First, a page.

Interesting that when we talk about repairing Canada’s aging infrastructure – roads, bridges, water or sanitation systems and so on, the pitch leads with the word investment. In fact, the recent federal Liberal Party smartly threaded their campaign platform for “Real Change” with that word – investment. Curiously as an aside, I often wonder what “unreal change” would look like, just like when someone asks, “Have politicians ever had a real job in the real world?”
So, yes, aging infrastructure …why is it that when most headlines shout about how we as a society are going to deal with issues around aging demographics, the operative lead word becomes cost, not investment? For example a recent News1130 Vancouver article – “The cost of caring for our aging population is expected to explode over the next three decades.” This is only one of hundreds of lead-ins for weekly comments around controlling the calamity of aging.
Suppose the unreal question is – while we replace our aging infrastructure, (rip out a crumbling eighty year-old bridge, replacing it with a new one), and we materially appreciate our investment for maybe another forty years; can we invest in the care of a group of older people, (say at age 80), and expect another forty years of healthier lives? At this time in history, with modern advances in longevity research, for someone, that is a real possibility.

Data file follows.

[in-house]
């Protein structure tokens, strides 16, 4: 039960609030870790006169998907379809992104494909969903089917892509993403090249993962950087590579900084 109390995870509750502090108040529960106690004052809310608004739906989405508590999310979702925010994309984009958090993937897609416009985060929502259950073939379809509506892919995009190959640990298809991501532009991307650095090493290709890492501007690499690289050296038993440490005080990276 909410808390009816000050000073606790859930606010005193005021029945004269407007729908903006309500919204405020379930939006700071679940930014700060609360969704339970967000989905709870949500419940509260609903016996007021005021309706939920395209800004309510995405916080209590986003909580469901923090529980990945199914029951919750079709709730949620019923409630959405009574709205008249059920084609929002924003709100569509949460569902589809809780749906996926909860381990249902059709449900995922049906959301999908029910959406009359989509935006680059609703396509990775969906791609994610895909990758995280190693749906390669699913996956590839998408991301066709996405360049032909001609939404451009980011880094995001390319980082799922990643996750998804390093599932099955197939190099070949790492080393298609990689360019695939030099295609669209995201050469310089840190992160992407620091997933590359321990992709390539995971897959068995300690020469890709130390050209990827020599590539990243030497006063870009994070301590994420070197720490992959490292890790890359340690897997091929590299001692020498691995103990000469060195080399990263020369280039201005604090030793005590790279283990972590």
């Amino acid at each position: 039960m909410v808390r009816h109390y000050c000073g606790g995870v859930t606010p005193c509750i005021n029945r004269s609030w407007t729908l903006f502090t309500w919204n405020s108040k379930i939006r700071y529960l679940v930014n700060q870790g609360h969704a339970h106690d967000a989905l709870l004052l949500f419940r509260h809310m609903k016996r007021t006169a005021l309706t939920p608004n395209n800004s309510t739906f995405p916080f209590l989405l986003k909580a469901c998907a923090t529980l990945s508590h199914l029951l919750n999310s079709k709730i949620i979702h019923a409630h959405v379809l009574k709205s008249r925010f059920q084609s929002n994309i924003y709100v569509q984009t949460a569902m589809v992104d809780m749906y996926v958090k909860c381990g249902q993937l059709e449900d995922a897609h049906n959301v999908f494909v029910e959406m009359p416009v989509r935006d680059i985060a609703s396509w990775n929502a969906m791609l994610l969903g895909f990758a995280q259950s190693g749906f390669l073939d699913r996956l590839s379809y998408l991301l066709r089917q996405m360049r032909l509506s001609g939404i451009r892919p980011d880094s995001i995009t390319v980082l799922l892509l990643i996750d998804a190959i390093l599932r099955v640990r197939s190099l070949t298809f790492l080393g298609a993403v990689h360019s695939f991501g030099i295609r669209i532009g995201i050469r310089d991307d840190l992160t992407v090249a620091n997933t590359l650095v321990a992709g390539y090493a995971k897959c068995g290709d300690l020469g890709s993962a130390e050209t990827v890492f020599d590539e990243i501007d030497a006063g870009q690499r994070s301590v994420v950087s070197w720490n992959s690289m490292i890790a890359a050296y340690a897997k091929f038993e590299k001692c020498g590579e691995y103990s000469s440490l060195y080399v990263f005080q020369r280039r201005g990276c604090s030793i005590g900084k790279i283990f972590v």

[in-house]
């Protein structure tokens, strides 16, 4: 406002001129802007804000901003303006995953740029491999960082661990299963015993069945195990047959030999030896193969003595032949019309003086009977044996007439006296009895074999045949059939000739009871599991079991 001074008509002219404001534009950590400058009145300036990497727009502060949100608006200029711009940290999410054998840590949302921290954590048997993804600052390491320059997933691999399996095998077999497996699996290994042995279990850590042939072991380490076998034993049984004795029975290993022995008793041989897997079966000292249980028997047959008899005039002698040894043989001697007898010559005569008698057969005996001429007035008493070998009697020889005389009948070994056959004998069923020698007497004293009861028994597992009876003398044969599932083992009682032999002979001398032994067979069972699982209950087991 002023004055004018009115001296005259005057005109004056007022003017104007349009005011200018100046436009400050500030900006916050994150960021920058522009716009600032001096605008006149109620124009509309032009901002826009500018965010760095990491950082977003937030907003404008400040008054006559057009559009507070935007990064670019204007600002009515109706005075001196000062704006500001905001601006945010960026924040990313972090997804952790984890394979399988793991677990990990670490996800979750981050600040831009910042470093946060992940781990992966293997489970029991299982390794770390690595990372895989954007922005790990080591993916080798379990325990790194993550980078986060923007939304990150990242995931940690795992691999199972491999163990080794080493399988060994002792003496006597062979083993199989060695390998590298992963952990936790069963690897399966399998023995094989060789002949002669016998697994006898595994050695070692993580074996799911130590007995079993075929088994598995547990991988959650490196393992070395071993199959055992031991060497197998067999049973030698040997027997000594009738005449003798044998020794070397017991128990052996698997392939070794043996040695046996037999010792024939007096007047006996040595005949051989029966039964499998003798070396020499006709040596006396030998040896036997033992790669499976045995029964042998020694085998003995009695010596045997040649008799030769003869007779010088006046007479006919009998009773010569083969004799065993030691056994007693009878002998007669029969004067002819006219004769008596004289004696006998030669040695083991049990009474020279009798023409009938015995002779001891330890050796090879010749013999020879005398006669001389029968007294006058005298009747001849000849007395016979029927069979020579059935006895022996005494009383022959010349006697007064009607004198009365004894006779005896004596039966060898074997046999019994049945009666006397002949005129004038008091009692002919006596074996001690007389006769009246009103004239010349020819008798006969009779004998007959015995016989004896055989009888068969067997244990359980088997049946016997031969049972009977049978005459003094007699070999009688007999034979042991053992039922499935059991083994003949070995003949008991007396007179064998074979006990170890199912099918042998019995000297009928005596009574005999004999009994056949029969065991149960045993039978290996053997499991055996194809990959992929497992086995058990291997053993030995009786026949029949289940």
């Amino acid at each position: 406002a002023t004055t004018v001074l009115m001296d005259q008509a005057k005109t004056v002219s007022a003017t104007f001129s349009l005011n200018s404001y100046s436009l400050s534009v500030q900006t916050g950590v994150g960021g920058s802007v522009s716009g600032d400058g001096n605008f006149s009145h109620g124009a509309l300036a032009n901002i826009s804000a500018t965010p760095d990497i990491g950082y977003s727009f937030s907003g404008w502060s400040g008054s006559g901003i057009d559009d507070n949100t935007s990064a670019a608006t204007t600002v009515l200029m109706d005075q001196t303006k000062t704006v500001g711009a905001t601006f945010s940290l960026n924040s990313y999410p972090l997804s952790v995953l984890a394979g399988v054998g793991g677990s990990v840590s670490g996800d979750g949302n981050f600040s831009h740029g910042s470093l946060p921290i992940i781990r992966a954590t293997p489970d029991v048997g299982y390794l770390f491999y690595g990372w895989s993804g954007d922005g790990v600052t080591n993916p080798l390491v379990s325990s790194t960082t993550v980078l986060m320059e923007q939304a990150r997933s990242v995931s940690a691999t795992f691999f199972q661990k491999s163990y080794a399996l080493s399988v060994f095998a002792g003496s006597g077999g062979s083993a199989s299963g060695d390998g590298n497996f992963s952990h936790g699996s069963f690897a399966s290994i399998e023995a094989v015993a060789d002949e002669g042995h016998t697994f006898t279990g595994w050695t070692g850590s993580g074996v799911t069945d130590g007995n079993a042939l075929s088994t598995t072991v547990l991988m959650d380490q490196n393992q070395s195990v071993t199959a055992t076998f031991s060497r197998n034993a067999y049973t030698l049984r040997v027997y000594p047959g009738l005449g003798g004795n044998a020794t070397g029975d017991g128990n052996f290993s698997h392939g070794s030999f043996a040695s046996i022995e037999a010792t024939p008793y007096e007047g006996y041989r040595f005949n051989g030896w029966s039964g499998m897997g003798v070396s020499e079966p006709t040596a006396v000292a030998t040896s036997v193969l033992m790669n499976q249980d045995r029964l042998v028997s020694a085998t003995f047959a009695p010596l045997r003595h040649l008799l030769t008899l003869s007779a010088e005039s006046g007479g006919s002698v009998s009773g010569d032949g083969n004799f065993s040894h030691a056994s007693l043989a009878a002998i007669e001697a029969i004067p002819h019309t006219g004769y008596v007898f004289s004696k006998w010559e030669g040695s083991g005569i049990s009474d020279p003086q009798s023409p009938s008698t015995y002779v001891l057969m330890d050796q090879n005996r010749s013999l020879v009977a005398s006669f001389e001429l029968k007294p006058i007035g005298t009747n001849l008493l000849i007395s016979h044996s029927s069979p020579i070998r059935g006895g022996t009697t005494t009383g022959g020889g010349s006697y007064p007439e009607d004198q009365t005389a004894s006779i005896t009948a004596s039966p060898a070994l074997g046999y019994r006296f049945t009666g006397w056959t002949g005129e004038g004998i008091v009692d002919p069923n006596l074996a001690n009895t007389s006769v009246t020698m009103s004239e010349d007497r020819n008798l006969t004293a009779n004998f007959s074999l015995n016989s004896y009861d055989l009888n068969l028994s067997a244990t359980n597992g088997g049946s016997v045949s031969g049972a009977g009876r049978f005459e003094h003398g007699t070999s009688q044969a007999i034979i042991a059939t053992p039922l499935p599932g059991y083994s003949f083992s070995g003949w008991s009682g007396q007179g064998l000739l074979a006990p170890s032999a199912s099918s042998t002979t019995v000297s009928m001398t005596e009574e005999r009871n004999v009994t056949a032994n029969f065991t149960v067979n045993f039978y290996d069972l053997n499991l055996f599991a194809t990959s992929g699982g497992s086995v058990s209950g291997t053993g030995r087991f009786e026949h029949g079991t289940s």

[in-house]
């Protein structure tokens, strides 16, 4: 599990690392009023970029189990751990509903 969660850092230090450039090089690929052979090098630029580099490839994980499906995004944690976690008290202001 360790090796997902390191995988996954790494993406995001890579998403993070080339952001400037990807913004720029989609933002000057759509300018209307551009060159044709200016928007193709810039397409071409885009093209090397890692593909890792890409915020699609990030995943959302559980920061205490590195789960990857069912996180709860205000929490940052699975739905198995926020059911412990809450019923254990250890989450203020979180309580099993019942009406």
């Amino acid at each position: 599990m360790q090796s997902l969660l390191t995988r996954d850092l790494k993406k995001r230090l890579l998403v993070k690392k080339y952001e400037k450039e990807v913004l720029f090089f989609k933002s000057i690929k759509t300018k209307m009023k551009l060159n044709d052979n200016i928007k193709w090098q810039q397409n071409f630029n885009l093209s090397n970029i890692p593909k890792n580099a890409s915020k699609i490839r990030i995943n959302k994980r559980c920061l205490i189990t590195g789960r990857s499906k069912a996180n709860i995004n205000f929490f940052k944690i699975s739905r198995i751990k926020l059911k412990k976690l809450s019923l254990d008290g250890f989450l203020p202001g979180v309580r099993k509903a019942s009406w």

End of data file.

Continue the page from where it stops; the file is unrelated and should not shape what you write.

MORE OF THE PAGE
Yet, even if living to age 120 is not a real possibility, would you want anyone to see the future older you and your care giving needs as a “cost burden”, any more than you would want your child and their care to be seen that way?
Of course, recalibrating our priorities based on a shift in aging demographics will be an ongoing social conversation for decades to come; and that is not to say that we can ignore that there are costs to providing such things as health care or elder home care. What is called for in our dialogue about aging population issues is a better focus on translating those costs to be as appreciated as an investment and, that it is an inter-generational investment.